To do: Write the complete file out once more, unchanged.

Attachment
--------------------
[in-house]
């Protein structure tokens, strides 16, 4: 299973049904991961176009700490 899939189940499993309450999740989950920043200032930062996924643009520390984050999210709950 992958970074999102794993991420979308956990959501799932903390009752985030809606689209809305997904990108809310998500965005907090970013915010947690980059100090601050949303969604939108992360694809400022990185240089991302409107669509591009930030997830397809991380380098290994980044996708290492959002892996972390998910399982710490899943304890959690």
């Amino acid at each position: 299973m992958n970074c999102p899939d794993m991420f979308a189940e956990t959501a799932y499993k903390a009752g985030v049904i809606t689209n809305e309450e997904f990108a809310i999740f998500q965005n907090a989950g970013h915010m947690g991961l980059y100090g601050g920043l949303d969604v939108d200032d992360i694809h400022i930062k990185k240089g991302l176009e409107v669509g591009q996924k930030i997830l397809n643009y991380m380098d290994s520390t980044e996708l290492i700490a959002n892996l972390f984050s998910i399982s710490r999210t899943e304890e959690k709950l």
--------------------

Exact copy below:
[in-house]
């Protein structure tokens, strides 16, 4: 299973049904991961176009700490 899939189940499993309450999740989950920043200032930062996924643009520390984050999210709950 992958970074999102794993991420979308956990959501799932903390009752985030809606689209809305997904990108809310998500965005907090970013915010947690980059100090601050949303969604939108992360694809400022990185240089991302409107669509591009930030997830397809991380380098290994980044996708290492959002892996972390998910399982710490899943304890959690």
């Amino acid at each position: 299973m992958n970074c999102p899939d794993m991420f979308a189940e956990t959501a799932y499993k903390a009752g985030v049904i809606t689209n809305e309450e997904f990108a809310i999740f998500q965005n907090a989950g970013h915010m947690g991961l980059y100090g601050g920043l949303d969604v939108d200032d992360i694809h400022i930062k990185k240089g991302l176009e409107v669509g591009q996924k930030i997830l397809n643009y991380m380098d290994s520390t980044e996708l290492i700490a959002n892996l972390f984050s998910i399982s710490r999210t899943e304890e959690k709950l």